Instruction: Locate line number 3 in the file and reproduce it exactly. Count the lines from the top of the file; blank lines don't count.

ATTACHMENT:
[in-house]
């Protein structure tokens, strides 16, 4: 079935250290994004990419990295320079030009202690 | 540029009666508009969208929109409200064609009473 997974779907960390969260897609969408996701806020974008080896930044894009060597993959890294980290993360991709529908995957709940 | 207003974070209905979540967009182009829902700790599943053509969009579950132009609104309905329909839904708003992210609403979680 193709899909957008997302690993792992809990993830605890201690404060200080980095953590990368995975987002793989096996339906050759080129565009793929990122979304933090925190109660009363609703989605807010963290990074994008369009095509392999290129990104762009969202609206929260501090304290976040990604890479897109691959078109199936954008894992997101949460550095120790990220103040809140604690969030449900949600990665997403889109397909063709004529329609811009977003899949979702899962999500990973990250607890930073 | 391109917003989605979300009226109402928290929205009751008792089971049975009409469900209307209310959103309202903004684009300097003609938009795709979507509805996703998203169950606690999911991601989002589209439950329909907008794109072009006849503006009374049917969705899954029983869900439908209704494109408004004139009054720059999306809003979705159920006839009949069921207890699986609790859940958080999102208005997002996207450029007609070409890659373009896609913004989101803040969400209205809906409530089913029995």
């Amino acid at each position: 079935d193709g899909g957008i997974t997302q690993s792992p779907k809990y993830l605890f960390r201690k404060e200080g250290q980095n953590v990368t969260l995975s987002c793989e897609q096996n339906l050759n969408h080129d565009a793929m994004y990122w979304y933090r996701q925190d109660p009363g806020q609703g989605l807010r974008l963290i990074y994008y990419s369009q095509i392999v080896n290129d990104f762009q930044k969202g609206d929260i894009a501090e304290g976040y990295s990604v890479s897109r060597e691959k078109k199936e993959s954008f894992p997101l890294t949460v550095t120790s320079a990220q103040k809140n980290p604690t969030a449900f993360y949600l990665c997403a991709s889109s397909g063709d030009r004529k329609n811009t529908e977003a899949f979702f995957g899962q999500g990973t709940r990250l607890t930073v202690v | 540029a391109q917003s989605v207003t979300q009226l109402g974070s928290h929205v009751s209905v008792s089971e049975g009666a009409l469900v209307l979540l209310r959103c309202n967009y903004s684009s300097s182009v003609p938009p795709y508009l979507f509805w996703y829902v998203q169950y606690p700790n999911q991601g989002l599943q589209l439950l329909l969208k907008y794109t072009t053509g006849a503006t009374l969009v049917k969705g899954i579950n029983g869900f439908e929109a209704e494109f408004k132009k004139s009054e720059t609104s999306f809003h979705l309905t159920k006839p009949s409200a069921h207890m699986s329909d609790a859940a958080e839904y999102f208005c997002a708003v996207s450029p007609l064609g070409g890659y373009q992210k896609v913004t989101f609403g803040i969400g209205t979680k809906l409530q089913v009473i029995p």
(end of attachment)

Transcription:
């Amino acid at each position: 079935d193709g899909g957008i997974t997302q690993s792992p779907k809990y993830l605890f960390r201690k404060e200080g250290q980095n953590v990368t969260l995975s987002c793989e897609q096996n339906l050759n969408h080129d565009a793929m994004y990122w979304y933090r996701q925190d109660p009363g806020q609703g989605l807010r974008l963290i990074y994008y990419s369009q095509i392999v080896n290129d990104f762009q930044k969202g609206d929260i894009a501090e304290g976040y990295s990604v890479s897109r060597e691959k078109k199936e993959s954008f894992p997101l890294t949460v550095t120790s320079a990220q103040k809140n980290p604690t969030a449900f993360y949600l990665c997403a991709s889109s397909g063709d030009r004529k329609n811009t529908e977003a899949f979702f995957g899962q999500g990973t709940r990250l607890t930073v202690v | 540029a391109q917003s989605v207003t979300q009226l109402g974070s928290h929205v009751s209905v008792s089971e049975g009666a009409l469900v209307l979540l209310r959103c309202n967009y903004s684009s300097s182009v003609p938009p795709y508009l979507f509805w996703y829902v998203q169950y606690p700790n999911q991601g989002l599943q589209l439950l329909l969208k907008y794109t072009t053509g006849a503006t009374l969009v049917k969705g899954i579950n029983g869900f439908e929109a209704e494109f408004k132009k004139s009054e720059t609104s999306f809003h979705l309905t159920k006839p009949s409200a069921h207890m699986s329909d609790a859940a958080e839904y999102f208005c997002a708003v996207s450029p007609l064609g070409g890659y373009q992210k896609v913004t989101f609403g803040i969400g209205t979680k809906l409530q089913v009473i029995p």